Erythronium albidum

15 May

Erythronium albidum (21/04/2013, Kew Gardens, London)

Erythronium albidum (21/04/2013, Kew Gardens, London)

Position: Full sun to light shade

Flowering period: Late spring

Soil: Moist, well drained

Eventual Height: 30cm

Eventual Spread: 15cm

Hardiness: 3a, 3b, 4a, 4b, 5a, 5b, 6a, 6b, 7a, 7b, 8a, 8b, 9a, 9b

Family: Liliaceae

Erythronium albidum is a deciduous herbaceous, perennial with a clump forming habit. Its dark green, purple mottled  leaves appear in pairs, are lanceolate to ovate with entire margins, up to 16cm long and 4cm broad. Its white flowers are Lilly like, up to 4cm across and appear on naked stalks. Its roots emerge from an oval shaped bulb, these will produce stolons which aids its spread.

Erythronium albidum, commonly known as the White Fawn Lily or White Trout Lily, is native to central and eastern North America. In its native habitat it grows in woodlands and scrub. This plant has historically been used for a number of medicinal uses by the native Americans and settlers.

The etymological root of the binomial name Erythronium is derived from the Greek erythros meaning ‘red’, as to what the red refers to in this species we are unclear. Albidum is derived from the Latin albo meaning ‘make white’.

Erythronium albidum Flower (21/04/2013, Kew Gardens, London)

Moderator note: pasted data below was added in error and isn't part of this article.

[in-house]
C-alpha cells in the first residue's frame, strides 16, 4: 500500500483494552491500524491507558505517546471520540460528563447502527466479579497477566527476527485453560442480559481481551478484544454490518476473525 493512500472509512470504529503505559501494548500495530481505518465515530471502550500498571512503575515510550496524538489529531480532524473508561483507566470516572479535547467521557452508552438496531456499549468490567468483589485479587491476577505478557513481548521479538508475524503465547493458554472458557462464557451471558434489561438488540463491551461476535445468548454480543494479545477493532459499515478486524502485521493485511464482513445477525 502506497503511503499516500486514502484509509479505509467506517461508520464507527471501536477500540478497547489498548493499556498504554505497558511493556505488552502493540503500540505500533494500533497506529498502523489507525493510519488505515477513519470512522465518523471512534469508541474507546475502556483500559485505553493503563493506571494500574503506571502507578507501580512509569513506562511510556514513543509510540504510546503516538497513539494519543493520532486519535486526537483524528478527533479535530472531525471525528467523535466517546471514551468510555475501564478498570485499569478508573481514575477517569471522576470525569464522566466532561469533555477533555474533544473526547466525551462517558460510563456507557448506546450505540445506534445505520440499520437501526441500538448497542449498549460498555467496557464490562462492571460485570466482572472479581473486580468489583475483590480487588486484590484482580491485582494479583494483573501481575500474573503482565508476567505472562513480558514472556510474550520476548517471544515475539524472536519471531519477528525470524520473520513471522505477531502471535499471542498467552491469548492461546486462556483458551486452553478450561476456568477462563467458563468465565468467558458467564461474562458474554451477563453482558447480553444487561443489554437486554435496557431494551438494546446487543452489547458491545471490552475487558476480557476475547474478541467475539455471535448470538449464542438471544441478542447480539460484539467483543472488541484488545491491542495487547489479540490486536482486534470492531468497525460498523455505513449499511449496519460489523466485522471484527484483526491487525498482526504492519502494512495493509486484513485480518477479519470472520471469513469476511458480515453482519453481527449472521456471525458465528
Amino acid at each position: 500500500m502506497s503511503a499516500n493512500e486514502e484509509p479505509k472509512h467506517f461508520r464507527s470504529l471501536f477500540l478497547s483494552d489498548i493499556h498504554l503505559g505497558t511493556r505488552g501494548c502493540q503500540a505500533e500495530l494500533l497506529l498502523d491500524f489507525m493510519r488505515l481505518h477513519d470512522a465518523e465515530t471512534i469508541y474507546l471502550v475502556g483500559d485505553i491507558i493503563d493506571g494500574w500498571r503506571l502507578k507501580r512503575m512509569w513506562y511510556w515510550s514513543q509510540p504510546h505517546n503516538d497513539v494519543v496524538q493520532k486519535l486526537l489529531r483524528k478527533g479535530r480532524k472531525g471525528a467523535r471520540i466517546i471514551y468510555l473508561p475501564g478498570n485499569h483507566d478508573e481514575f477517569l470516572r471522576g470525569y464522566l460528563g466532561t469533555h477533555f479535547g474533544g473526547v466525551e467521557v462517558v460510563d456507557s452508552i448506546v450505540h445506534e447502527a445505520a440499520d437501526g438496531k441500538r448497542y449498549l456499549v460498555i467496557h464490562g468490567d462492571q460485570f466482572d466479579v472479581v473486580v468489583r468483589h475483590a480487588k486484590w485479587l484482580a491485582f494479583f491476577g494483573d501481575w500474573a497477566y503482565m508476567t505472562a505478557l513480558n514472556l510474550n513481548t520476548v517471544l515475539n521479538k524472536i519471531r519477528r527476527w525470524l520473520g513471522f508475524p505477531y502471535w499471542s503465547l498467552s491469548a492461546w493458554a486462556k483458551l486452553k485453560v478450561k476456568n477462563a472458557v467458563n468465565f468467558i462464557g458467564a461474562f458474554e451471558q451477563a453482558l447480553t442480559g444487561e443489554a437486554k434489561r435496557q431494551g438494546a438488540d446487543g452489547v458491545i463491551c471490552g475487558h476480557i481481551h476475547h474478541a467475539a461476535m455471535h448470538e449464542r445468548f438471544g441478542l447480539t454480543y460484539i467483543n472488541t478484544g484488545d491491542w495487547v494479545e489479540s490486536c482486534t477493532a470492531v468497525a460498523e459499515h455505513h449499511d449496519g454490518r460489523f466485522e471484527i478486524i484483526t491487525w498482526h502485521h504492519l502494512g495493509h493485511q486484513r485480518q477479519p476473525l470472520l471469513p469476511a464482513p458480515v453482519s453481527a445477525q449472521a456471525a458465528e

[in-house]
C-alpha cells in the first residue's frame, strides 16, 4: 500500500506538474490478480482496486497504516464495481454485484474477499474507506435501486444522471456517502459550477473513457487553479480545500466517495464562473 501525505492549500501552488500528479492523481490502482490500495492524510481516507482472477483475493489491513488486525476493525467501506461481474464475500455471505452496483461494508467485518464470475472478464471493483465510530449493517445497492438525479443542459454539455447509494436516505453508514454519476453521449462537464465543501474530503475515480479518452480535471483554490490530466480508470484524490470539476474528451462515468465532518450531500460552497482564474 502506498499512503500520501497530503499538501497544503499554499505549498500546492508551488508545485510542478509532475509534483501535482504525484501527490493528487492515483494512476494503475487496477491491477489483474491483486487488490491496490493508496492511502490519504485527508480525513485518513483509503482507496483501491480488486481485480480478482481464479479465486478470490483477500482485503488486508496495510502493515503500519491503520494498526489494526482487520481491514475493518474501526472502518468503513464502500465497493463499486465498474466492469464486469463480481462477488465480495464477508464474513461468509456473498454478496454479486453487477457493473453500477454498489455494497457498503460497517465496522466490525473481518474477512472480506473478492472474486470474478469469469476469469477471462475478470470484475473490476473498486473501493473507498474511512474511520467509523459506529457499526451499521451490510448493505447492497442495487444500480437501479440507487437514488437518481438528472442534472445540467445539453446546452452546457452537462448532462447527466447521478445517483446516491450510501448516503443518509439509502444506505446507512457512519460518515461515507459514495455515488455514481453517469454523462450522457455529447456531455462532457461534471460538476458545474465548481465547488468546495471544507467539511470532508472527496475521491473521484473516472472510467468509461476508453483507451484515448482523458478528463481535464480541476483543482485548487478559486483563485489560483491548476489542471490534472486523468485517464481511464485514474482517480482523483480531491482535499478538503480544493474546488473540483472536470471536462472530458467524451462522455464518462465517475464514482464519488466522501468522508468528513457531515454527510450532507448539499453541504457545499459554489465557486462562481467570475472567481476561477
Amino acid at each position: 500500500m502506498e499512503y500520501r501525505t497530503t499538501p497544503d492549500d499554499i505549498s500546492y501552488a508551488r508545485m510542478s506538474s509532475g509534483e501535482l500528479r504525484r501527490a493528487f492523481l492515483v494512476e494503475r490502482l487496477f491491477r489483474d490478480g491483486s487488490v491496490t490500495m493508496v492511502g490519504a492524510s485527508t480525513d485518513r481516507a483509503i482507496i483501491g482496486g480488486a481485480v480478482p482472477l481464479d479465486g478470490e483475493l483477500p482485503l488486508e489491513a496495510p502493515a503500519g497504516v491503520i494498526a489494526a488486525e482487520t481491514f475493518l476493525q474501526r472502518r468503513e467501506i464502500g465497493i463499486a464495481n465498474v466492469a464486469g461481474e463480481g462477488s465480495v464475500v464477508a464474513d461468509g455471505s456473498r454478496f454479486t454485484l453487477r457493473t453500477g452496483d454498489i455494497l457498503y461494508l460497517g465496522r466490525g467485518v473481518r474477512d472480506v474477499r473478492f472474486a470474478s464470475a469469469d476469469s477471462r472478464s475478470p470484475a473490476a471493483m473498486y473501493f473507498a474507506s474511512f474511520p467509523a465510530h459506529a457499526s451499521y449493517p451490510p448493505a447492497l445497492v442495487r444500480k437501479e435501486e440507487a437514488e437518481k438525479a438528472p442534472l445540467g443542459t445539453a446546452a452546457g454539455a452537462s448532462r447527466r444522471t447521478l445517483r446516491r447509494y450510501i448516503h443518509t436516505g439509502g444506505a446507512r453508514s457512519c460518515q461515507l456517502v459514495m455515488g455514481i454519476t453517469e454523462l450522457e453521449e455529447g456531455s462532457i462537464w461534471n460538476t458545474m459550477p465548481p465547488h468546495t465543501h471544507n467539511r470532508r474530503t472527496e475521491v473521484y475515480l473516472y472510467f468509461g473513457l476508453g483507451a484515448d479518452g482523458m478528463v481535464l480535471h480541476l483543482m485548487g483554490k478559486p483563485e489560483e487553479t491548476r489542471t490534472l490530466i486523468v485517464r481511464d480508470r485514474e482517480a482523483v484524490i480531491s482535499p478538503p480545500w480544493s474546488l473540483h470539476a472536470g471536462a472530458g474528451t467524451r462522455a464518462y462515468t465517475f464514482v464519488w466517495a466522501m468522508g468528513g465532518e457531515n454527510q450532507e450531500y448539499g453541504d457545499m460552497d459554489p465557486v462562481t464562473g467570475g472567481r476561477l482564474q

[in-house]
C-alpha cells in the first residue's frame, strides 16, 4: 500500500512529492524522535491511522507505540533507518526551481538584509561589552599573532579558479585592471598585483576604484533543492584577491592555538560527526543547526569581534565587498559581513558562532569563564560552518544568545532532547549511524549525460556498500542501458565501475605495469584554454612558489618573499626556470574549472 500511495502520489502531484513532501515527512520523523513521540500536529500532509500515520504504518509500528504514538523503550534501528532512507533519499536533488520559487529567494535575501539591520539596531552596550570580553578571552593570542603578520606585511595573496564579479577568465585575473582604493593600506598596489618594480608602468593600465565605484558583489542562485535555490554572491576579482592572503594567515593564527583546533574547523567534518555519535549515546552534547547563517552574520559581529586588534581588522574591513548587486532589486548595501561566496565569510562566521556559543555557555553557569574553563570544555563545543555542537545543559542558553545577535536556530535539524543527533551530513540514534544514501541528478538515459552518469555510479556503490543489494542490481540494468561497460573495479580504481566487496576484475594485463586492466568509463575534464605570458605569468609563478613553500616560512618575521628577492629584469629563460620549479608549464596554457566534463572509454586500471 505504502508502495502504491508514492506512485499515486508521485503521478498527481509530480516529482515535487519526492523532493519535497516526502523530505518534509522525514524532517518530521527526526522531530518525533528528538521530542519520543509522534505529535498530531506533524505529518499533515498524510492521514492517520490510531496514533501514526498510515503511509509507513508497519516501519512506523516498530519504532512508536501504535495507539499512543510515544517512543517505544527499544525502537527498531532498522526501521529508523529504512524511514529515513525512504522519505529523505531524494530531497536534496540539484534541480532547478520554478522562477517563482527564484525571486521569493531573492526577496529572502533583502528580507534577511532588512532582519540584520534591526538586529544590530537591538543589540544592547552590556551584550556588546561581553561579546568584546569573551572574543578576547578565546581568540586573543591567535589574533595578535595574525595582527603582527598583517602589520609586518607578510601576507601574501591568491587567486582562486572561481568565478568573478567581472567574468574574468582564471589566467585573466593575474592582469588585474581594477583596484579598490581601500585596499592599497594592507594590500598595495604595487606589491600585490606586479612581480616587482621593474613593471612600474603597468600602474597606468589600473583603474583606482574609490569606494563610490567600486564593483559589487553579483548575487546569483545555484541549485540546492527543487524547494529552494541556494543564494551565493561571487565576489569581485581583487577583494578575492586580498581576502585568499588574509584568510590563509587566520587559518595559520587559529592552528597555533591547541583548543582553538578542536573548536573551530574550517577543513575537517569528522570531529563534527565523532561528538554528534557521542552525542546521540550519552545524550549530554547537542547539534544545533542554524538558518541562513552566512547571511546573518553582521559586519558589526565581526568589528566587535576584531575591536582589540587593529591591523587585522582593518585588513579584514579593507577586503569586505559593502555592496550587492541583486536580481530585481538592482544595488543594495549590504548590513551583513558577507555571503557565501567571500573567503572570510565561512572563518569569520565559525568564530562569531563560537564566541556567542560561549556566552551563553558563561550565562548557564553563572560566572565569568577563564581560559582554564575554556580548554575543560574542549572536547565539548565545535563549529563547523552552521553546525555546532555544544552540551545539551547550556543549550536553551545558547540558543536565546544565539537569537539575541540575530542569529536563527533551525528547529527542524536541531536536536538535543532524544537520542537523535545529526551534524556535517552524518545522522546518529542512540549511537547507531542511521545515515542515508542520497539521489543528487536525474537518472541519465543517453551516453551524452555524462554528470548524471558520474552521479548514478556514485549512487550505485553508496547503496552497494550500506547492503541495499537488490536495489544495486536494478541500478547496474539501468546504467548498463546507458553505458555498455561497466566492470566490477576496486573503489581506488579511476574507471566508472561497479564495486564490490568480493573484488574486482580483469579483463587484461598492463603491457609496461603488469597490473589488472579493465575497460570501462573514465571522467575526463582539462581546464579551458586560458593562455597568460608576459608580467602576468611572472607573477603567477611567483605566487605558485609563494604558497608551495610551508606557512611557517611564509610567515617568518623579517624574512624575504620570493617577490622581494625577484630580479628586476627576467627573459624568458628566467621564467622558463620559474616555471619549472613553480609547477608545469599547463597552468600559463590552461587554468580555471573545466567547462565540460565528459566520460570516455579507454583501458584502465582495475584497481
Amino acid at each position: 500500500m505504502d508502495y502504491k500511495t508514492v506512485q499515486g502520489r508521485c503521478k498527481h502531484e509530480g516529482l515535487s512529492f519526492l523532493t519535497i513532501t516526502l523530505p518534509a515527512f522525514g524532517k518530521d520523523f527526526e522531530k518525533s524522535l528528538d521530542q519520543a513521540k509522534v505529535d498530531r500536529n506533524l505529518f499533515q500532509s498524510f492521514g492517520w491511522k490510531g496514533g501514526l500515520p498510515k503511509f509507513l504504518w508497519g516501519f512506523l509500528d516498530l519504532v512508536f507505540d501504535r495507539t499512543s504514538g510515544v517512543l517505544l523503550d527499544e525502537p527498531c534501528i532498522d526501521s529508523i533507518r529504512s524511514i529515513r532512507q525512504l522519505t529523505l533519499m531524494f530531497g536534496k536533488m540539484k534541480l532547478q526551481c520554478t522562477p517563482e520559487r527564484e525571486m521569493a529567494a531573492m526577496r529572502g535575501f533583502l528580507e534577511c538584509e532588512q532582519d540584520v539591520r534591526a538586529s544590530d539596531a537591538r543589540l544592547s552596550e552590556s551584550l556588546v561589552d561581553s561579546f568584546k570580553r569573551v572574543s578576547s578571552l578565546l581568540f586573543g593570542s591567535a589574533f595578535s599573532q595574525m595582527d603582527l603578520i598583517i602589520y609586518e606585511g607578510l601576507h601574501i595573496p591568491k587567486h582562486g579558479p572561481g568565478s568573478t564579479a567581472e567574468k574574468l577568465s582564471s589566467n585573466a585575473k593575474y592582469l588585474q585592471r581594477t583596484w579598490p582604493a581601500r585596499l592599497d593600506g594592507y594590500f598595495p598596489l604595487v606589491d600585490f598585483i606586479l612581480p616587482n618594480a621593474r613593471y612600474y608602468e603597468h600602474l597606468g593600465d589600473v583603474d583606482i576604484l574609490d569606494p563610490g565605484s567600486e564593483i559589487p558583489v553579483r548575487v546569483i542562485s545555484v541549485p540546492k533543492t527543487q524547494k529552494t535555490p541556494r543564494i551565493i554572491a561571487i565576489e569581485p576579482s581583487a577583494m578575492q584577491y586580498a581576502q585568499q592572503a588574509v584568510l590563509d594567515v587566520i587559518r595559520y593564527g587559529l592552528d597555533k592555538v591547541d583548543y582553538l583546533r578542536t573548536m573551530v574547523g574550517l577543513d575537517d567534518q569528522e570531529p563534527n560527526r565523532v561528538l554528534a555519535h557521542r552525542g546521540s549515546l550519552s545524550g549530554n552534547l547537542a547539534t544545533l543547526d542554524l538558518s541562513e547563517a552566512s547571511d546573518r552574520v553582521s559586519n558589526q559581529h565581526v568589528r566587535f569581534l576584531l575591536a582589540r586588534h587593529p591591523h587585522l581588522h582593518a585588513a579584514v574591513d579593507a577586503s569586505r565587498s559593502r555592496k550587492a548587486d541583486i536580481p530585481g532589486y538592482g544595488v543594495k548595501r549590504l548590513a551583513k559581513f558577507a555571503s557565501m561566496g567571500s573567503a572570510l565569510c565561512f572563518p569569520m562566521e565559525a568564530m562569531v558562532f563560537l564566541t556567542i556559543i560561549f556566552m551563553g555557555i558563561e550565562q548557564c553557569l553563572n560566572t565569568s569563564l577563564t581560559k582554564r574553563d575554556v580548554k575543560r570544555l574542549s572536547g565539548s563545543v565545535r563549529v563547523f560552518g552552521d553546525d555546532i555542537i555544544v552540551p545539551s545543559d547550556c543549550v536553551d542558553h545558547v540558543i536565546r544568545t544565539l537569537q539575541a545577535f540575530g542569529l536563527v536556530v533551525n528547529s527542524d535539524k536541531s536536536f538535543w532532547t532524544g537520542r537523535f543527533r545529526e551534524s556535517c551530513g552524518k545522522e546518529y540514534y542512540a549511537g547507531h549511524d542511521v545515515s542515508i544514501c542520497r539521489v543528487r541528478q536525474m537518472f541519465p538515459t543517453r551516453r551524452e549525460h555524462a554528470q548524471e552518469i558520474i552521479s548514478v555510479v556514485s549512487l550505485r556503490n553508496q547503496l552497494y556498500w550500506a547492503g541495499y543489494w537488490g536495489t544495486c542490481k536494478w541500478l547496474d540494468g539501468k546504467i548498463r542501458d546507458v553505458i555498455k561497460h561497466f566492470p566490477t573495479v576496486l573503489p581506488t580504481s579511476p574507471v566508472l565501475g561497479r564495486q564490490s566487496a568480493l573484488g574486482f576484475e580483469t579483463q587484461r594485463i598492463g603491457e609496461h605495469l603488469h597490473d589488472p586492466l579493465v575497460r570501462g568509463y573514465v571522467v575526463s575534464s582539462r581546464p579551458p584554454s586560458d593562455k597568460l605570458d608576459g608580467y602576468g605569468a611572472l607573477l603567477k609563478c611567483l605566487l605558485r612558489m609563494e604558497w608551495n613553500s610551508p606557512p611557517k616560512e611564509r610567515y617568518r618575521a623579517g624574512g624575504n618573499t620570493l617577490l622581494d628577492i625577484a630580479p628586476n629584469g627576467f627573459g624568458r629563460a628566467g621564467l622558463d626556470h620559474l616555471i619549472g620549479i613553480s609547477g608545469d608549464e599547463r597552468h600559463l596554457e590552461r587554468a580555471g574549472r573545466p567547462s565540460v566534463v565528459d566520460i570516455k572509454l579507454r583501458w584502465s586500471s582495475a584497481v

Erythronium albidum Flower (21/04/2013, Kew Gardens, London)

The landscape architect may find Erythronium albidum useful in shady moist locations including woodlands.

Ecologically,  Erythronium albidum flowers are attractive to pollinating insects.

Erythronium albidum prefers moist, humus rich fertile, well-drained soils. It tolerates most pH of soil. It dislikes dry soils.

Erythronium albidum requires little maintenance. Large clumps may be divided after flowering.

Davis Landscape Architecture

Advertisements

Leave a Reply

Fill in your details below or click an icon to log in:

WordPress.com Logo

You are commenting using your WordPress.com account. Log Out / Change )

Twitter picture

You are commenting using your Twitter account. Log Out / Change )

Facebook photo

You are commenting using your Facebook account. Log Out / Change )

Google+ photo

You are commenting using your Google+ account. Log Out / Change )

Connecting to %s

%d bloggers like this: